6-7-2020 Old Salsa Dance With a Tree Story

Since this story comes up a lot whenever I get into a conversation about dance, I’m just going to write it here so I can copy/paste it in the future.

Way back in 2010 when our biggest problem was the recession caused by the housing market crash, I had gone on a trip to Colombia for the first, and so far only, family reunion. I went with my sister and her boyfriend at the time, as my spanish is horrible despite being of Colombian and Cuban blood. We ended up staying at this large walled resort, whose name I cannot remember. We stayed in these little cabins, and we would take daily trips via bus to different locations in Colombia. One evening we decided to go to this I remember being called “Andres Restraunt”. Although when I google the place, it gives me “Andres Carne de Res” from an eater.com article, which describes the place as “a Cheesecake Factory crossed with a night club on steroids…”. This is accurate. I did not have this information going in.

A few months prior to this trip, I had just started taking a few months worth of Salsa dance classes (LA style). I had reasoned to myself that learning an actual social skill like dancing would help me better cope with social gathering situations where my combination introversion and social anxiety issues made it difficult for me to just strike up conversation with strangers. Especially with all dance parties that always seem to spawn around me on account of having lived in Miami back then. It did help a bit back then now that I think on it, but these days the opportunities are much less (especially since COVID). The point here is I wanted to learn how to dance and would use every opportunity I could to practice. When the world returns to normal, I intend to get back into it.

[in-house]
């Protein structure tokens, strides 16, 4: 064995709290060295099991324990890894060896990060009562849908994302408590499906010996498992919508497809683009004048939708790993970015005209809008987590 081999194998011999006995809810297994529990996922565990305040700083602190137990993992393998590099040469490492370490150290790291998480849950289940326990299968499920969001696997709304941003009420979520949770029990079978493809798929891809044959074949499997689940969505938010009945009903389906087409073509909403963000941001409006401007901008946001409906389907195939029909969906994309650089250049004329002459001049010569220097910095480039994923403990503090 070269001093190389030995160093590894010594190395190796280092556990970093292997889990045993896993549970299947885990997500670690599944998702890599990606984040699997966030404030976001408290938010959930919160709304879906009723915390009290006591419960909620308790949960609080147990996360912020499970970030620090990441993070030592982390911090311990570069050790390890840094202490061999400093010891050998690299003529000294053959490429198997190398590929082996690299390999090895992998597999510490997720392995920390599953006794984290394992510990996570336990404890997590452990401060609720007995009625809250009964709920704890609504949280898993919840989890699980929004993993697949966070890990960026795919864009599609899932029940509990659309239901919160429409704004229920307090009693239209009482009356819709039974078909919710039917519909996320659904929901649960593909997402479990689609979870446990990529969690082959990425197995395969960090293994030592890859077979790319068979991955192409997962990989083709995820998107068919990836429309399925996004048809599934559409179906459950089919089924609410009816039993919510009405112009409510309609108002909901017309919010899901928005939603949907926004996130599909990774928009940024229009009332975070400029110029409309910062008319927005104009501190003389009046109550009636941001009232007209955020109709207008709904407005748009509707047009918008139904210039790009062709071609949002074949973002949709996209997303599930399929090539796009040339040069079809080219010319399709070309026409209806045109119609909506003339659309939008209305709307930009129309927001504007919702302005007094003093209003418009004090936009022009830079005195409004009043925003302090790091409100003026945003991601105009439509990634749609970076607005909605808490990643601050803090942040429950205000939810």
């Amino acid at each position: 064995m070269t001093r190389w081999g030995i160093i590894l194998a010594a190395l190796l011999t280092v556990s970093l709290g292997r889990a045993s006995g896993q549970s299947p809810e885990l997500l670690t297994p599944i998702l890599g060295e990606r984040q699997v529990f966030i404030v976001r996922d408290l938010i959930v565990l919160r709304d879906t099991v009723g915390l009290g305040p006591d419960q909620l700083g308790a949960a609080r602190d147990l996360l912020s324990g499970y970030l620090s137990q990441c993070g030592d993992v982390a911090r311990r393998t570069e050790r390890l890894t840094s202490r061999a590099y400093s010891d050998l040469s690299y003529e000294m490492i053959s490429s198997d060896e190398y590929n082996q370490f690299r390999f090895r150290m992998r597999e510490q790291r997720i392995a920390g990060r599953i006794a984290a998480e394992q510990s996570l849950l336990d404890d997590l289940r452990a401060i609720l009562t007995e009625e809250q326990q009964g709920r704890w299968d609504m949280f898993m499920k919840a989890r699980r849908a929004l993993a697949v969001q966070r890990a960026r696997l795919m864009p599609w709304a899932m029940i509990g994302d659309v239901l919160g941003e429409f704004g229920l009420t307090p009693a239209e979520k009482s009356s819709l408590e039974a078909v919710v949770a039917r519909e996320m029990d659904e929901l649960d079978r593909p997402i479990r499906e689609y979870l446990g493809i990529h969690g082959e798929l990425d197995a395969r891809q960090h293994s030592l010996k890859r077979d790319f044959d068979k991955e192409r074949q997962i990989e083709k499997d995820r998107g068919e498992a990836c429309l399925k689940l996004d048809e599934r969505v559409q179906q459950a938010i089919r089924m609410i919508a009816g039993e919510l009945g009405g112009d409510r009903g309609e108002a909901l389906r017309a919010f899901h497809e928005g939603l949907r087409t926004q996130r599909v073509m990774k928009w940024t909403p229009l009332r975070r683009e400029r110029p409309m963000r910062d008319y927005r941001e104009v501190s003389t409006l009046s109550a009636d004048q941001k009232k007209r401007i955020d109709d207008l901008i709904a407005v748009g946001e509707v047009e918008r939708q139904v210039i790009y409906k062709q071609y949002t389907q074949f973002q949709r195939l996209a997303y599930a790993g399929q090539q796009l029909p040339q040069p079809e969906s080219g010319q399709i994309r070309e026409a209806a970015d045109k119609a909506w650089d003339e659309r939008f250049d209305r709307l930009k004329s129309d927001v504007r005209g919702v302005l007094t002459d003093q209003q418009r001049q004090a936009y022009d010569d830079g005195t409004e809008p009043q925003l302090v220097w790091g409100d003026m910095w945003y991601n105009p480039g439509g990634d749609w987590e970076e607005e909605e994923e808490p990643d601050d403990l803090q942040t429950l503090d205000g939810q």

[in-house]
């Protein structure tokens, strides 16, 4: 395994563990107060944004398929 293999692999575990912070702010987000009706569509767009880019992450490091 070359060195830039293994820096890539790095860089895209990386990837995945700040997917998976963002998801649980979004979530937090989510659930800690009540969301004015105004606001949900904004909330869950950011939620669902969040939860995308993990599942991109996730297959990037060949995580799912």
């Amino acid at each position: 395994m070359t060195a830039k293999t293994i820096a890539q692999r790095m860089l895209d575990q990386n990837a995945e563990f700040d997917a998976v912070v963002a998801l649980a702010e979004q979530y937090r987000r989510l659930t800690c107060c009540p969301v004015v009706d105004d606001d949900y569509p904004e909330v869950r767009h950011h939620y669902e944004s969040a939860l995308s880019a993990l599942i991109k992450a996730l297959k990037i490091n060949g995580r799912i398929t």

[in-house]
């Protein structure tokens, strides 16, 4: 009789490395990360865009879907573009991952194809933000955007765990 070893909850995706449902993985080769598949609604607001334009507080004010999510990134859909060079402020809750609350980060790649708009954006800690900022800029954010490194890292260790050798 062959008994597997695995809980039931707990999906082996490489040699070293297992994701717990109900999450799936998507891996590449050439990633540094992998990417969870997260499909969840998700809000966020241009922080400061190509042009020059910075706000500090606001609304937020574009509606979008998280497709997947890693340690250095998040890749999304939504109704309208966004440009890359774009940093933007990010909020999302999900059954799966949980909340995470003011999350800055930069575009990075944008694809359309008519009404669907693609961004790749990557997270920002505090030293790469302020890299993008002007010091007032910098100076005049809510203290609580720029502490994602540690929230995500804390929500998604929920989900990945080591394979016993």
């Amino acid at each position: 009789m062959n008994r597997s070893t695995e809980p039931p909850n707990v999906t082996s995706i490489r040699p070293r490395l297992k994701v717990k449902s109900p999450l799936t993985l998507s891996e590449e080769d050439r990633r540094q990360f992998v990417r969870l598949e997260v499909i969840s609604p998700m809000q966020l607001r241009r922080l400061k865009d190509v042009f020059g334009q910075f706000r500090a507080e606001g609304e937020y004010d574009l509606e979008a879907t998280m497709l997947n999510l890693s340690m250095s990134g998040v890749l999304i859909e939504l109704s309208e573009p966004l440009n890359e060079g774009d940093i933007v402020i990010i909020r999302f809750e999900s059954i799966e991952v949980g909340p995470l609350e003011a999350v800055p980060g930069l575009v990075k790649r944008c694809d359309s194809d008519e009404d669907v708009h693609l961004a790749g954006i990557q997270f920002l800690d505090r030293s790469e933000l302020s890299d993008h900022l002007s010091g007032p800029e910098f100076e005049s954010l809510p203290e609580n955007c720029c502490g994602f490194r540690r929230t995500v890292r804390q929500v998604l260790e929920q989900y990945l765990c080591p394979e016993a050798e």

Now this restaurant was unlike anything I’ve ever seen, and to this day I still haven’t experienced anything that can compare. I remember entering with my entire extended family through a roped off area, as if it were some sort of carnival ride we were stepping into. In a way, it was I suppose. I recall it was a hybrid indoor/outdoor setup. In the middle there was the kitchen/bar infrastructure. The whole area was shaped as a massive rectangle. Spreading out from the center was rows of long wooden tables arranged in parallel. The dining and dancing areas were covered with a combination of canopy coverings or other misc roofing material. Because this was still in the mountainous area of Colombia, it was always cool in the evening so there wasn’t a need for AC. Cover from the rain was all that mattered. At random times, there would be musical processions or other events walking through the entirety of the place. There was even a wedding going on, though to my understanding it wasn’t an actual wedding but instead was just a performance of one. There were also trees in this place. This will become relevant later.

Performances were a regular thing here.